Health & Medicine

Let’s face it: Facebook is becoming a factor in divorce

Facebook is a great way to keep in touch with friends or uncover long-lost classmates. But it’s also a good way to ruin your marriage.

Recent research found that 20 percent of divorcing couples now mention Facebook as the cause of their breakups. It seems that flirty messages and e-mails posted on social networking sites tempt folks to say and ultimately do things they wouldn’t consider in another arena.

Of course, cheating has been around for millennia. There’s nothing new about straying from one’s vows. Still, technological advances have made access to pornography and potential partners easier than ever before. And you can do it without leaving your house.

Lawyers view all this chatting and cheating with glee. Everything that appears on MySpace or Twitter is potential evidence. A husband’s tweet, “Having fun in the sun,” even though he’s supposed to be at a conference in Minneapolis, may confirm his wife’s suspicion that he’s having an affair.

Computer firms are cashing in, too, by developing spyware that is surreptitiously installed on computers enabling suspicious spouses to monitor their mates’ cyber frolics.

What are the signs your mate may be involved in a cyber romance? Watch for these clues:

• Distraction.

• Inability to focus on you or your relationship.

• Spending extra time at the computer.

• Logging onto Facebook or MySpace at odd hours of the day or night.

• Shutting the door or hiding the computer screen when you walk into the room.

• Going to work early or staying late to chat.

If you suspect online hanky-panky, keep a written log. Write down suspicious activities, noting the dates and times they occurred. Check spouses’ computers to see which sites they frequent. Peruse cell phone bills. You’ll want accurate, verifiable data to back up your gut feelings.

Once your suspicions are confirmed, it’s time to confront your partner head-on. Let him or her know what you’ve found. Share your data. Stay calm. Make it clear that this behavior needs to stop. Now.

Listen to your spouse’s response. Does he or she promise to end the affair? Then your relationship has a chance of survival. Demand that you both enter marriage counseling together. You’ll need to discover the underlying cause of the problem and to lay out a strategy for making things right.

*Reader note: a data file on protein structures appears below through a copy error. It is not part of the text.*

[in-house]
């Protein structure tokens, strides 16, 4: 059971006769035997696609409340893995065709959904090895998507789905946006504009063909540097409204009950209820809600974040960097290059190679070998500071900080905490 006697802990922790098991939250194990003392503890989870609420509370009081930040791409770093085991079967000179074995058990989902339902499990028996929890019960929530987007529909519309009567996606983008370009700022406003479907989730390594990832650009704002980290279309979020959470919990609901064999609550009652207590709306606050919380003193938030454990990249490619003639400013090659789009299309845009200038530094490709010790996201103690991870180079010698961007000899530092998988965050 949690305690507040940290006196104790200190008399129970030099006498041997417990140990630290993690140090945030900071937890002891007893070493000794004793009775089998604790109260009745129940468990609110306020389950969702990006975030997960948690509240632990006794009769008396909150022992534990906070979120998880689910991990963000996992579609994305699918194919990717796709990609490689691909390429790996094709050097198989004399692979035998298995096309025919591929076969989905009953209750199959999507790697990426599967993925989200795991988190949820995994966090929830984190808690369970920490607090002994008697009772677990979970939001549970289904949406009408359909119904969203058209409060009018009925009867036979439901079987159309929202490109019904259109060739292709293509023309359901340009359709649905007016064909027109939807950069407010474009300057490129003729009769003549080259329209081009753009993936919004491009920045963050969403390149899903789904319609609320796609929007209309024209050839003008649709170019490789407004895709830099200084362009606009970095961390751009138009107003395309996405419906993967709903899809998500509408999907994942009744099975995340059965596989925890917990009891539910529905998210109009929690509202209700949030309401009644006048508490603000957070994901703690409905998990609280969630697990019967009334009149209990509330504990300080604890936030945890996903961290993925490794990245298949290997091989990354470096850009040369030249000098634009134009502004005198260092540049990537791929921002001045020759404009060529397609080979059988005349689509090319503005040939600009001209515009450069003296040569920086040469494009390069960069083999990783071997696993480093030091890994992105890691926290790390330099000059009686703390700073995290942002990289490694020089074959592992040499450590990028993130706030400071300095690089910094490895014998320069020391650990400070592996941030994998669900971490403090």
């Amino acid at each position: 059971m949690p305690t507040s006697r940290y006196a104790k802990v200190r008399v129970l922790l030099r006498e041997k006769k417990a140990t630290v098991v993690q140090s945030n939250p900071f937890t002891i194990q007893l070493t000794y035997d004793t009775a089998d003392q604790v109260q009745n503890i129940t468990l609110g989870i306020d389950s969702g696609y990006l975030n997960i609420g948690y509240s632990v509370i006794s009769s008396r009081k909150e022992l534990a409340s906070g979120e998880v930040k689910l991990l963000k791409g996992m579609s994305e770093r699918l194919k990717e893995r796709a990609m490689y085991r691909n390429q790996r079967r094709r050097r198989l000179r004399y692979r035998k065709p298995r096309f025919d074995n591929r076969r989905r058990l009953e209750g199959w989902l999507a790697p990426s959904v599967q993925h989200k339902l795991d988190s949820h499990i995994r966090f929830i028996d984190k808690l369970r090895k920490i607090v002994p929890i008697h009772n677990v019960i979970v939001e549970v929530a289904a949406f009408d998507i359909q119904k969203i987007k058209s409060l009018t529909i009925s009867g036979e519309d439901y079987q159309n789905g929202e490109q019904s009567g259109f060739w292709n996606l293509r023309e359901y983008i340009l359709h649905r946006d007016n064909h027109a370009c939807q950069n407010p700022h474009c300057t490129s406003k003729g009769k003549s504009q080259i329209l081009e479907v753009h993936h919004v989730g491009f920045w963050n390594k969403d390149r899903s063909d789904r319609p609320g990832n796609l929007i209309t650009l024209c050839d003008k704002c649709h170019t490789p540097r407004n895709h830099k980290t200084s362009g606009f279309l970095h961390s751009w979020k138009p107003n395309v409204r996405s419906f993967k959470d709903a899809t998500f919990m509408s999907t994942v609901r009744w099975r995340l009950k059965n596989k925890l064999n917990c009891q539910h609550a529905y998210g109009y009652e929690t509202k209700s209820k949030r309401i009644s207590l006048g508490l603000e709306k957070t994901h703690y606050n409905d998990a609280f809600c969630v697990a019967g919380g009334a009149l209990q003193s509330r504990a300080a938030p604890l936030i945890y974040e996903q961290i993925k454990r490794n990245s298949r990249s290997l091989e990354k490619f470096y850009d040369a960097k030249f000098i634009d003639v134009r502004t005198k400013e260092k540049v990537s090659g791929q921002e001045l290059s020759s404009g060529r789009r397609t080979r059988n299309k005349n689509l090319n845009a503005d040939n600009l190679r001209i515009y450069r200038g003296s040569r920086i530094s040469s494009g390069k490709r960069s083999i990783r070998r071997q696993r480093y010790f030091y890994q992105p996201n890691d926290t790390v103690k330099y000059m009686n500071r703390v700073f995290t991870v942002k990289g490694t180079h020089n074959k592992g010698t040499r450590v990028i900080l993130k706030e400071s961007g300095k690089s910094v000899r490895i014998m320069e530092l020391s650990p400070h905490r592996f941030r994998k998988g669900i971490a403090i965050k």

Your partner may deny the accusations or refuse to end the contact. That tells you that the marriage is done. It’s not acceptable to share your partner with another person, no matter how much he or she justifies juggling them both.

Regardless of the outcome, seek emotional support for yourself. You’ll need someone who can help you sort out your concerns and stresses. It’s also wise to explore the factors that contributed to the dalliance and prevent those from happening in the future.

Facebook: Friend or future homewrecker?

Is your Facebook relationship heading you over an emotional cliff?

Honestly ask yourself the following questions:

• Are you currently in a relationship, yet emotionally drawn to another person you’re meeting online?

• Do you keep this relationship a secret from your spouse?

• Do you say things to this person that you’d never say if your spouse were present?

• Do you think about this person during the day?

• Do you limit or alter other activities so you can connect with this person online?

• Do you tell this person that you are single when, in fact, you’re married or involved in another relationship?

• Do you complain about your spouse to this person and tell him or her that you are miserable in your relationship?

If yes, then you’ve got two choices: keep going in this direction and risk ruining your marriage, or end the cyber-flirting and recommit to your spouse. You can’t have them both. Tell your cyber sweetie that it’s over, and don’t make contact again.

Linda Lewis Griffith is a local marriage and family therapist. For information or to contact her, visit